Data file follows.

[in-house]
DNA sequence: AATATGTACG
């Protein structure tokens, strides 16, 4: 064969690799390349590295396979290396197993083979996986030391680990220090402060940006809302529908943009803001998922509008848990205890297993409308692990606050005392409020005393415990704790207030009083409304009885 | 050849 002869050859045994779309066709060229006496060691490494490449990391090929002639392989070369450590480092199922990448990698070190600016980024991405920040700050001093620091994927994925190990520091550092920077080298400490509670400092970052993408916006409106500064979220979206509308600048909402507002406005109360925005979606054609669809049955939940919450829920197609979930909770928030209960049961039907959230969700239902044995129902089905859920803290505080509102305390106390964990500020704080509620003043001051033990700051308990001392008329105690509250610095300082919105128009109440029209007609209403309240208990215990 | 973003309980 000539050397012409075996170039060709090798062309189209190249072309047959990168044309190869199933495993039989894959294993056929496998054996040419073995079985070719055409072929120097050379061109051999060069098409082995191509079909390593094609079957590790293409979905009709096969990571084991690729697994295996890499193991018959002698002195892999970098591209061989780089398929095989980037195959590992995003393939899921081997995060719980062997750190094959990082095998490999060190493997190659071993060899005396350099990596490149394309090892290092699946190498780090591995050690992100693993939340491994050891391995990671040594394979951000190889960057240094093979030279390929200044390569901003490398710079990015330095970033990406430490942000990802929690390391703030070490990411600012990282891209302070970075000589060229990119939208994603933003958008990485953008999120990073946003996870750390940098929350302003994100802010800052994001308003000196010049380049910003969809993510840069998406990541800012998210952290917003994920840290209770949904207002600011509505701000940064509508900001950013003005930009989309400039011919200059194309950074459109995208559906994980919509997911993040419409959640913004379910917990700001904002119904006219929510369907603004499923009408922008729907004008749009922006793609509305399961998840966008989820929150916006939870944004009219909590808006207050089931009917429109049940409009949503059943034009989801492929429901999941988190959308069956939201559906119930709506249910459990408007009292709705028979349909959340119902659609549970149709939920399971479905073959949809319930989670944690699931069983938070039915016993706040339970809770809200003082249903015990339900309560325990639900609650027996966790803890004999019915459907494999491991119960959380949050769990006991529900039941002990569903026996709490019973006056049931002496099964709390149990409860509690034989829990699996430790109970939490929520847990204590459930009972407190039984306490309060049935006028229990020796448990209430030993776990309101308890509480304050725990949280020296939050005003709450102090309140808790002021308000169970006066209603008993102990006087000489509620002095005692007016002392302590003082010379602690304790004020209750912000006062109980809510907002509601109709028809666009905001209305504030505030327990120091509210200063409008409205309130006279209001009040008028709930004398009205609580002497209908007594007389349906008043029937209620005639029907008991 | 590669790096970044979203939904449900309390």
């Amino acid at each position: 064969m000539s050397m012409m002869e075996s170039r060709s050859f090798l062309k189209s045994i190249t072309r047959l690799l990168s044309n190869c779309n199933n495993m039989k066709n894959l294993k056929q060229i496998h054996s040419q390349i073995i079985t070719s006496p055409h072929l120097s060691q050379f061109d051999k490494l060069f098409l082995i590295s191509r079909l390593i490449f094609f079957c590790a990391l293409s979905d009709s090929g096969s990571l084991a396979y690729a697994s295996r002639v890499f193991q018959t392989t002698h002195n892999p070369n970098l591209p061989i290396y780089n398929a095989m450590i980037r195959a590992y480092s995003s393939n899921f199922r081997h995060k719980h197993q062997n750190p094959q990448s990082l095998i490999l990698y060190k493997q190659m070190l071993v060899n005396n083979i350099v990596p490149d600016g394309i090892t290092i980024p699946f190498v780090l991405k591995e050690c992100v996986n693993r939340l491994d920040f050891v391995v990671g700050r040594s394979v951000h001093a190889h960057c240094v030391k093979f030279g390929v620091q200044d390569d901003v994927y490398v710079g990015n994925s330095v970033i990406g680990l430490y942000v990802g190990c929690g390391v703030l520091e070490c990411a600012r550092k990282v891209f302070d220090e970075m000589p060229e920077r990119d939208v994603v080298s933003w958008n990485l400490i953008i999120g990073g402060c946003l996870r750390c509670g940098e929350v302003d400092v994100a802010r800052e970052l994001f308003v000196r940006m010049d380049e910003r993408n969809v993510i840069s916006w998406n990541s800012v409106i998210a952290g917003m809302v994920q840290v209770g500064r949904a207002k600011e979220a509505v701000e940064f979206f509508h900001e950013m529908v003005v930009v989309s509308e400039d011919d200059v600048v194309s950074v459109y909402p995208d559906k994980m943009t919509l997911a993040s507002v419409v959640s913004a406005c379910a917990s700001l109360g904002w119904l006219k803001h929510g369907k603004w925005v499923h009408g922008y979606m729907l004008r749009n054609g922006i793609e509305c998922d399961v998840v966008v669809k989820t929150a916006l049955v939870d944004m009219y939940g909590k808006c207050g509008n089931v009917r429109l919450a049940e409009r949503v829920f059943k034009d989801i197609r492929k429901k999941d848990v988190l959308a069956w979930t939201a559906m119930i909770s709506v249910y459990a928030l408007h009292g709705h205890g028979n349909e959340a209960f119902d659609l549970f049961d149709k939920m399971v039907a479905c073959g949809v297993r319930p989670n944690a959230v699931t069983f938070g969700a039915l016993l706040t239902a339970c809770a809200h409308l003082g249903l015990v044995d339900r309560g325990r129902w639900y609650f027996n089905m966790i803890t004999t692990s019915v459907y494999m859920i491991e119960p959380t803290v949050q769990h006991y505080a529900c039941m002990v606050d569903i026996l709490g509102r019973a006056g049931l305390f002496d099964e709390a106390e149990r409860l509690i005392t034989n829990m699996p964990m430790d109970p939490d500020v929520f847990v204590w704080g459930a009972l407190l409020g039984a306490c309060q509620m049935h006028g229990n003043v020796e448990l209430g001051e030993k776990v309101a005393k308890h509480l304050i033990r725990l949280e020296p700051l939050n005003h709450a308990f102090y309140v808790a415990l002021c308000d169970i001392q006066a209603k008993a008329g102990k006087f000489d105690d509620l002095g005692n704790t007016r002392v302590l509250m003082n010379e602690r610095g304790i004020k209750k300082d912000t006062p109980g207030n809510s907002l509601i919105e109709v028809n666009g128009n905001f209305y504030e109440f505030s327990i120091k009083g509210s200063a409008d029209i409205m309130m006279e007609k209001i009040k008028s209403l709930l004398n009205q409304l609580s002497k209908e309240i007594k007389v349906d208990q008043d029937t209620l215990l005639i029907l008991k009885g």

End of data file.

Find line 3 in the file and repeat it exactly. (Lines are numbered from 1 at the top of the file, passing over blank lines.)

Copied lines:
């Protein structure tokens, strides 16, 4: 064969690799390349590295396979290396197993083979996986030391680990220090402060940006809302529908943009803001998922509008848990205890297993409308692990606050005392409020005393415990704790207030009083409304009885 | 050849 002869050859045994779309066709060229006496060691490494490449990391090929002639392989070369450590480092199922990448990698070190600016980024991405920040700050001093620091994927994925190990520091550092920077080298400490509670400092970052993408916006409106500064979220979206509308600048909402507002406005109360925005979606054609669809049955939940919450829920197609979930909770928030209960049961039907959230969700239902044995129902089905859920803290505080509102305390106390964990500020704080509620003043001051033990700051308990001392008329105690509250610095300082919105128009109440029209007609209403309240208990215990 | 973003309980 000539050397012409075996170039060709090798062309189209190249072309047959990168044309190869199933495993039989894959294993056929496998054996040419073995079985070719055409072929120097050379061109051999060069098409082995191509079909390593094609079957590790293409979905009709096969990571084991690729697994295996890499193991018959002698002195892999970098591209061989780089398929095989980037195959590992995003393939899921081997995060719980062997750190094959990082095998490999060190493997190659071993060899005396350099990596490149394309090892290092699946190498780090591995050690992100693993939340491994050891391995990671040594394979951000190889960057240094093979030279390929200044390569901003490398710079990015330095970033990406430490942000990802929690390391703030070490990411600012990282891209302070970075000589060229990119939208994603933003958008990485953008999120990073946003996870750390940098929350302003994100802010800052994001308003000196010049380049910003969809993510840069998406990541800012998210952290917003994920840290209770949904207002600011509505701000940064509508900001950013003005930009989309400039011919200059194309950074459109995208559906994980919509997911993040419409959640913004379910917990700001904002119904006219929510369907603004499923009408922008729907004008749009922006793609509305399961998840966008989820929150916006939870944004009219909590808006207050089931009917429109049940409009949503059943034009989801492929429901999941988190959308069956939201559906119930709506249910459990408007009292709705028979349909959340119902659609549970149709939920399971479905073959949809319930989670944690699931069983938070039915016993706040339970809770809200003082249903015990339900309560325990639900609650027996966790803890004999019915459907494999491991119960959380949050769990006991529900039941002990569903026996709490019973006056049931002496099964709390149990409860509690034989829990699996430790109970939490929520847990204590459930009972407190039984306490309060049935006028229990020796448990209430030993776990309101308890509480304050725990949280020296939050005003709450102090309140808790002021308000169970006066209603008993102990006087000489509620002095005692007016002392302590003082010379602690304790004020209750912000006062109980809510907002509601109709028809666009905001209305504030505030327990120091509210200063409008409205309130006279209001009040008028709930004398009205609580002497209908007594007389349906008043029937209620005639029907008991 | 590669790096970044979203939904449900309390």